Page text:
R&N: Next year sees the launch of your third fantasy trilogy, The Kingdom of the Serpent. In today’s society, in your opinion, does this genre still have anything to offer?

MC: Fantasy is the broadest and most fruitful area in which to write. It encompasses anything that can possibly be imagined, on this side of death or the other. Logically, then, fantasy has infinite riches to be mined. Unfortunately, publishers tend to think fantasy is only ‘high fantasy’, a narrow band of medieval-based, Tolkein-inspired fiction. It’s like having the whole world to play in and never leaving your back garden. Fantasy deals with the archetypes of the unconscious mind, the dreams of our society. It allows us to probe behind the mundane façade of our day to day lives to discover why we really do the stuff we do.

Plato believed there were two ways of arriving at the truth – Mythos and Logos. Logos, from which we get logic, maps the world we see before us. Mythos, from which we get mythology, maps our inner world, which, in Platonic times, was just as important. I tend to think the inner world is as important as the external universe, but since the Age of Reason began and scientists have become obsessed with understanding by breaking things down into component parts, that belief has gone out of fashion. SF is the fiction of Logos. Fantasy is the fiction of Mythos, so from my point of view it has everything still to offer.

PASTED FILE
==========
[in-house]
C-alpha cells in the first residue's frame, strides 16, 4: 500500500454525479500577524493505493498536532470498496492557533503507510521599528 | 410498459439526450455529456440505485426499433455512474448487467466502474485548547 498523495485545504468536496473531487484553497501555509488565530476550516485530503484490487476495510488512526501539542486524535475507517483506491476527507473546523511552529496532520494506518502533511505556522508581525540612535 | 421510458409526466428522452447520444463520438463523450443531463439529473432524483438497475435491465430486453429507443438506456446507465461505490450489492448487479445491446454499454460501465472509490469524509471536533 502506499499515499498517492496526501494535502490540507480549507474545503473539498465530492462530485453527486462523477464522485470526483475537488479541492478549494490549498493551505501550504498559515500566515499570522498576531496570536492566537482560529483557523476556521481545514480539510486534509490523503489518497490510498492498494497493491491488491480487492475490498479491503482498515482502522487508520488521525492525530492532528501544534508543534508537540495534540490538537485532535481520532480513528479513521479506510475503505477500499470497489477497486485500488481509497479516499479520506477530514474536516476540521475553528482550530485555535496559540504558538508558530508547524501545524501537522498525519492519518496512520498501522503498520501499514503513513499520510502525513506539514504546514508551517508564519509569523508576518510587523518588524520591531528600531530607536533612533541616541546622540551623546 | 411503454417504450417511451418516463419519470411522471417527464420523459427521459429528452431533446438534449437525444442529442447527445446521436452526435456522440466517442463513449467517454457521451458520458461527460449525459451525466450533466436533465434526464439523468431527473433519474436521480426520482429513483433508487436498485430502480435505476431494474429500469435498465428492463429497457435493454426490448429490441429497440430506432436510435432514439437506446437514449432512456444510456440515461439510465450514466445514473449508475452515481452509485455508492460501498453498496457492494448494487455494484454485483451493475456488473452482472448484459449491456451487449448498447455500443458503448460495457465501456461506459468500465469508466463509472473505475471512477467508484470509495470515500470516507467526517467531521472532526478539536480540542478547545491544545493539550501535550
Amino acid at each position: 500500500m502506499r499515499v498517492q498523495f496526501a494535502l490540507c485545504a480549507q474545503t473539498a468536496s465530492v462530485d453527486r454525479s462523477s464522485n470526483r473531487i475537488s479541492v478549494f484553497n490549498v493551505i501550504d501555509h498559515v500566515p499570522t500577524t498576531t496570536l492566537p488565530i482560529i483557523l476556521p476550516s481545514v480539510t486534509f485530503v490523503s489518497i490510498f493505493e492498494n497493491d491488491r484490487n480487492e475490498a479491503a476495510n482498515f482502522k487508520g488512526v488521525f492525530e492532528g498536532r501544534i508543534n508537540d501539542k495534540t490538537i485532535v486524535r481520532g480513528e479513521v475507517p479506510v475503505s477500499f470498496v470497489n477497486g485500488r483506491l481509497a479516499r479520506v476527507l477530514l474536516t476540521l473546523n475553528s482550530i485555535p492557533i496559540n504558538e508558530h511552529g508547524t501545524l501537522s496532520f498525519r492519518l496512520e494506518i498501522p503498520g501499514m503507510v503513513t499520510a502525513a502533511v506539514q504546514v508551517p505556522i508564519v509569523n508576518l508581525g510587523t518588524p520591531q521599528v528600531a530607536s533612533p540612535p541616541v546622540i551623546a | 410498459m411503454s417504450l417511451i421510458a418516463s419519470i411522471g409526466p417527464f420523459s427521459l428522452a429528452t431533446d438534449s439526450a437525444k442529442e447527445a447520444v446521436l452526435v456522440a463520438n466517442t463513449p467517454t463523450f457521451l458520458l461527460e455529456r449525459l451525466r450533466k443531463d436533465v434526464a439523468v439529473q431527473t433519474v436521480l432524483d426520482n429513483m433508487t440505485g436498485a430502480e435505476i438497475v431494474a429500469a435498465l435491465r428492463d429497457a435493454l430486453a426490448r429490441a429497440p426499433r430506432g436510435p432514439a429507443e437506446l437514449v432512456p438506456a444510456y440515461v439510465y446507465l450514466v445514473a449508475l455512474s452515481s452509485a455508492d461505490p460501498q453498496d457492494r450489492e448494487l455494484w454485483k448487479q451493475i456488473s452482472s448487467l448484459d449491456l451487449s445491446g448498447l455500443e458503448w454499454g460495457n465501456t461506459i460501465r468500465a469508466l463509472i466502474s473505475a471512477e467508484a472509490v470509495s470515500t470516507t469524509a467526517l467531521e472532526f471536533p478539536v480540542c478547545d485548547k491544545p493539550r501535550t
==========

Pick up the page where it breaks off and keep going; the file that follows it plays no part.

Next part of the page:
R&N: What else is in the pipeline?

MC: New novel, Jack of Ravens, the first volume of The Kingdom of the Serpent, out in June 2006. I have a science fiction series in development with the BBC. A graphic novel, Book of Shadows, out from Image Comics in America in the spring (it’s a prequel to the Age of Misrule), more TV scripts, a film treatment, and my first short story in about five years. And I’ve set up a film production company, Black Dust, with Graham Joyce. That should be enough to keep me going for now.